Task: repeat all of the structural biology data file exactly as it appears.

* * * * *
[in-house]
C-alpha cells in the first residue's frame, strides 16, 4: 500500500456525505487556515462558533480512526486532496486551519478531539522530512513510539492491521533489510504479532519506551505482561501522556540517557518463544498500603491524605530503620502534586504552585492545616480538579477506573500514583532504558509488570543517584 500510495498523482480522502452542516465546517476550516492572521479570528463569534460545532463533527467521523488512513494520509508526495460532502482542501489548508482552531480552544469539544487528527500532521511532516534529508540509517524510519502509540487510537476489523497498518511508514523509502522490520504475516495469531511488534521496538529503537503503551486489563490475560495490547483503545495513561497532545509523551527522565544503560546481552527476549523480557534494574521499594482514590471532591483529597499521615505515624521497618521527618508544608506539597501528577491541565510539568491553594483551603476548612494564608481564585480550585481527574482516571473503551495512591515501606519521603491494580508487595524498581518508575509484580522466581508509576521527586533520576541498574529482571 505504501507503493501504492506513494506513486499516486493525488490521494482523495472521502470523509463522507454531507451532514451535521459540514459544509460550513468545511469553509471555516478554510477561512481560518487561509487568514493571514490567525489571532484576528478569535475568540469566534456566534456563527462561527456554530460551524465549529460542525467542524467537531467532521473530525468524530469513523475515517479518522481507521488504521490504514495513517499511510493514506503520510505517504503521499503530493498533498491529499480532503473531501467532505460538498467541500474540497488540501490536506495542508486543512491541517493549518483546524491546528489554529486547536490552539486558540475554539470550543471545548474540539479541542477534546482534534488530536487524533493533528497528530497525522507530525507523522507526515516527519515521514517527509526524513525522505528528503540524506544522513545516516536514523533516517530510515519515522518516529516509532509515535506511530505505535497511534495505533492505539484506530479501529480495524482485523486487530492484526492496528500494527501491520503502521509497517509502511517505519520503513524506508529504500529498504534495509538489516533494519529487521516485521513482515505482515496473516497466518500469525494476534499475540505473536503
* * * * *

[in-house]
C-alpha cells in the first residue's frame, strides 16, 4: 500500500456525505487556515462558533480512526486532496486551519478531539522530512513510539492491521533489510504479532519506551505482561501522556540517557518463544498500603491524605530503620502534586504552585492545616480538579477506573500514583532504558509488570543517584 500510495498523482480522502452542516465546517476550516492572521479570528463569534460545532463533527467521523488512513494520509508526495460532502482542501489548508482552531480552544469539544487528527500532521511532516534529508540509517524510519502509540487510537476489523497498518511508514523509502522490520504475516495469531511488534521496538529503537503503551486489563490475560495490547483503545495513561497532545509523551527522565544503560546481552527476549523480557534494574521499594482514590471532591483529597499521615505515624521497618521527618508544608506539597501528577491541565510539568491553594483551603476548612494564608481564585480550585481527574482516571473503551495512591515501606519521603491494580508487595524498581518508575509484580522466581508509576521527586533520576541498574529482571 505504501507503493501504492506513494506513486499516486493525488490521494482523495472521502470523509463522507454531507451532514451535521459540514459544509460550513468545511469553509471555516478554510477561512481560518487561509487568514493571514490567525489571532484576528478569535475568540469566534456566534456563527462561527456554530460551524465549529460542525467542524467537531467532521473530525468524530469513523475515517479518522481507521488504521490504514495513517499511510493514506503520510505517504503521499503530493498533498491529499480532503473531501467532505460538498467541500474540497488540501490536506495542508486543512491541517493549518483546524491546528489554529486547536490552539486558540475554539470550543471545548474540539479541542477534546482534534488530536487524533493533528497528530497525522507530525507523522507526515516527519515521514517527509526524513525522505528528503540524506544522513545516516536514523533516517530510515519515522518516529516509532509515535506511530505505535497511534495505533492505539484506530479501529480495524482485523486487530492484526492496528500494527501491520503502521509497517509502511517505519520503513524506508529504500529498504534495509538489516533494519529487521516485521513482515505482515496473516497466518500469525494476534499475540505473536503